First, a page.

Artwork: Tess Emily Rodriguez
She’s made all the mistakes, so you don’t have to… Ask Erin is a weekly advice column, in which Erin answers your burning questions about anything at all.
I am a big fan of your page, and all your advice is so good. Now I write to you in order to solve a problem.
I have anger issues.
For me, getting angry is really easy, and to get out of anger is really difficult.
This has brought me problems with all the people around me.
The problem is I have reasons to be angry. I have been a victim of physical, psychological, and sexual abuse. However, people don't see I’ve suffered injustice: they only see my rage.
I try to explain, but people stop loving me, and I end up having to apologize for my anger, and I feel doubly victim: first for suffering injustice and second for having my feelings not validated and having to apologize for then, without receiving the validation I need.
What can I do?
— Suffering Woman
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Dear Suffering Woman,
My heart goes out to you.
I know firsthand how trauma can disrupt the ability to regulate emotions.
As someone who grew up lacking coping skills, I didn’t learn how to handle my anger until I was well into adulthood. I had suppressed my trauma and anger for so long as a child and adolescent, that when it began to come out, it exploded and I couldn’t control it.
It seems this is what has been happening with you as well. That rage is your body’s reaction to any perceived threat. That rage is a form of hypervigilance that is a method of survival. That rage is the aftermath of trauma.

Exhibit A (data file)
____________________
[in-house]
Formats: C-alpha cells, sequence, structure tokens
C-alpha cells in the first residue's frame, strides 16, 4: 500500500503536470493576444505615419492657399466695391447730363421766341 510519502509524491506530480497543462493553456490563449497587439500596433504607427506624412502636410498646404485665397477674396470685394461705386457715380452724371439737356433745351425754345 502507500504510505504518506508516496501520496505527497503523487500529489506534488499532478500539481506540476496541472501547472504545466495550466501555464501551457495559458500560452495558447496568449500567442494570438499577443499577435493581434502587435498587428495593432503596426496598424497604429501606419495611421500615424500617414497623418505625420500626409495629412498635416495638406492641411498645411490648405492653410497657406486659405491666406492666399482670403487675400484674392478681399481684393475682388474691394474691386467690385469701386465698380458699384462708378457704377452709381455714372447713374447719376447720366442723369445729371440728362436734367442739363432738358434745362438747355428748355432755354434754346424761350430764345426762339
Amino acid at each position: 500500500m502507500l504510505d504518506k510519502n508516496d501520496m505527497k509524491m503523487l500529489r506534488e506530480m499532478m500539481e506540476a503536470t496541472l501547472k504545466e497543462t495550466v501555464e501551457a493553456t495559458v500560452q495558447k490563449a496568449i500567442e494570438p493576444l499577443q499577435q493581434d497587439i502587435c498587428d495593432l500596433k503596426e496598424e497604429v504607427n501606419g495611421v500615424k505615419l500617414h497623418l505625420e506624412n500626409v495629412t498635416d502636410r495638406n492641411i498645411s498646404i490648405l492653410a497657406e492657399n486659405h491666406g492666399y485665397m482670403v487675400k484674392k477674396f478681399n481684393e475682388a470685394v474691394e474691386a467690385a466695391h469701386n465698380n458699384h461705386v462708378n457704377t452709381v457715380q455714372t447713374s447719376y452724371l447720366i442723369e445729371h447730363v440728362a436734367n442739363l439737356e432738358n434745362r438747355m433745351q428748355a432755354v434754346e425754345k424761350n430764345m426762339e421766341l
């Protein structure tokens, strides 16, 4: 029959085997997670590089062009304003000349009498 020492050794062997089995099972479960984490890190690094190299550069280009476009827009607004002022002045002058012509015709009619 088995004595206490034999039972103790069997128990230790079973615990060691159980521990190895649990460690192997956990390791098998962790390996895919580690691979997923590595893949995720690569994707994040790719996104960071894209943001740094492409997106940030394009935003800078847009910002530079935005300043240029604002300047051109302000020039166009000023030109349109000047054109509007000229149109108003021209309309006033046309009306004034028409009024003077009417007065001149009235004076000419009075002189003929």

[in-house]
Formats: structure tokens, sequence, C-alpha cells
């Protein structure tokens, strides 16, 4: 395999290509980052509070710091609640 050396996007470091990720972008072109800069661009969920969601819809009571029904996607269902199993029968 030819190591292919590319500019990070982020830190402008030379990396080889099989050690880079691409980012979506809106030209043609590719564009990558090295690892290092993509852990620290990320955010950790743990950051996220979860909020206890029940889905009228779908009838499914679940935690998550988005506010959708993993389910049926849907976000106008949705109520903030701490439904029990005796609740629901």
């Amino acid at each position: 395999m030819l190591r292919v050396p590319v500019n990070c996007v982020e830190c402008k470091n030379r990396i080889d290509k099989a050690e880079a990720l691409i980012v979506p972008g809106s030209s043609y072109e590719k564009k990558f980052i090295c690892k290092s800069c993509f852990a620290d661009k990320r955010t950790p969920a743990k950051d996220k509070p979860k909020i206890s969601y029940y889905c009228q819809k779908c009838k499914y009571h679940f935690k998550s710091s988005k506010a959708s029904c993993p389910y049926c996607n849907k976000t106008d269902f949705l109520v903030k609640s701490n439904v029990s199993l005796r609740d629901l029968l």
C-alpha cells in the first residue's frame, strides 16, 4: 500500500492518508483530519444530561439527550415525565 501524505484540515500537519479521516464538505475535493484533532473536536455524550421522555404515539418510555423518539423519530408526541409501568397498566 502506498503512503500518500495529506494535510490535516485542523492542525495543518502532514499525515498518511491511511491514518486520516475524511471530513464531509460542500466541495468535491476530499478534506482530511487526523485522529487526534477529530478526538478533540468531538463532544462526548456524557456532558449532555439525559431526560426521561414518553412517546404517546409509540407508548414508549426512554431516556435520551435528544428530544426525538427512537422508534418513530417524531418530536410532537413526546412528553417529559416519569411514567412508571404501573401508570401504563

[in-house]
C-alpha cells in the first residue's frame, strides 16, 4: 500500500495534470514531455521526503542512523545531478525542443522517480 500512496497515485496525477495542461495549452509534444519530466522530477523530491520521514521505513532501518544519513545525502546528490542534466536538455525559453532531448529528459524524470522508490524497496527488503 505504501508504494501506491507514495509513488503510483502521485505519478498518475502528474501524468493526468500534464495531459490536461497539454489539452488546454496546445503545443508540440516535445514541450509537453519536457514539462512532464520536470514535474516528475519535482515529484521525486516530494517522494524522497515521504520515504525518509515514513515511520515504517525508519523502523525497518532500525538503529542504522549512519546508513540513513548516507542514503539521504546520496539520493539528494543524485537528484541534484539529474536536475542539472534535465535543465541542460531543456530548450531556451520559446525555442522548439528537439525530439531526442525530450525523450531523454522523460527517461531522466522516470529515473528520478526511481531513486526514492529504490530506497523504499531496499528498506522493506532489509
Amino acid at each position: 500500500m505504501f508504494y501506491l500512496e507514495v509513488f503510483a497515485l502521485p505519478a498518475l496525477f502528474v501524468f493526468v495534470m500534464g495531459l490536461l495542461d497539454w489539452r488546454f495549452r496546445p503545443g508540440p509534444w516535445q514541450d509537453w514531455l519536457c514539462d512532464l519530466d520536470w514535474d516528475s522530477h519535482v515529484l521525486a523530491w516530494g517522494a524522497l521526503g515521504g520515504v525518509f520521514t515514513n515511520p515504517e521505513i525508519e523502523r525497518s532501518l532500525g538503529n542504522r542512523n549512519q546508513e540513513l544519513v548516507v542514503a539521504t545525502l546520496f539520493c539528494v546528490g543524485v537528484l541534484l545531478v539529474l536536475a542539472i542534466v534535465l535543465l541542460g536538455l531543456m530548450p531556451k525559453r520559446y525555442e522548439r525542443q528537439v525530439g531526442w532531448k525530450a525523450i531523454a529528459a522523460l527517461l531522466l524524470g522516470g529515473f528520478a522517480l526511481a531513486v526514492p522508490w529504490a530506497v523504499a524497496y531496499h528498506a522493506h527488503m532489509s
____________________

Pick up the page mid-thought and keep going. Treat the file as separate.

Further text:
It’s not your fault that all this rage has come up, but it is your responsibility to get some help.
Likely, the people who are on the receiving end of your anger now, do not deserve it. I know for me, I lashed out at people who didn’t deserve it. I frequently overreacted because I was furious with other people, people who’d hurt me a long time before.
And I was so mad at myself. In some twisted way, I held myself responsible for my depression, for my PTSD from sexual abuse, because if I held the blame, I had some control.
But I was out of control, much as you are out of control now.
Reaching out to me is a wonderful first step. I encourage you to follow up with therapy. You didn’t mention in your email if you have had any therapy. But you need a safe space to process all of that abuse and be guided in learning tools that will help you regulate your emotions, rather than letting them control you.
The person your anger is hurting the most is you.
I cannot stress enough how vital it is that you get some professional help. Unchecked, these anger issues will continue to plague you for the rest of your life. No matter how kind the people are around you, no matter how many times your feelings are validated by others, until you work through the trauma and work to change your behavior, things will remain the same.
You can be free from feeling this way all the time. You really can. But you can’t get there alone.
In addition to therapy, there are many resources available online, as well as IRL in the form of support groups. If you email me, I can give you some leads in your area.
Don’t lose heart. You can get to a place where you are no longer controlled by your anger.
The information within Ask Erin should in no way be interpreted as medical advice because I’m not a medical professional. But I am here to help — to share with you the wisdom I’ve gained after years of making mistakes. If you have a question for me about relationships, addiction, dating, friendships, depression, parenting, sex, consent, what I’m watching, what I’m reading, Tiger’s Eye, or anything at all, use the contact form below or email me at firstname.lastname@example.org. As always, your anonymity is golden. Lastly, I’m so excited to share with you my Ask Erin Self-Care Guide, free when you sign up for my weekly newsletter. xoxo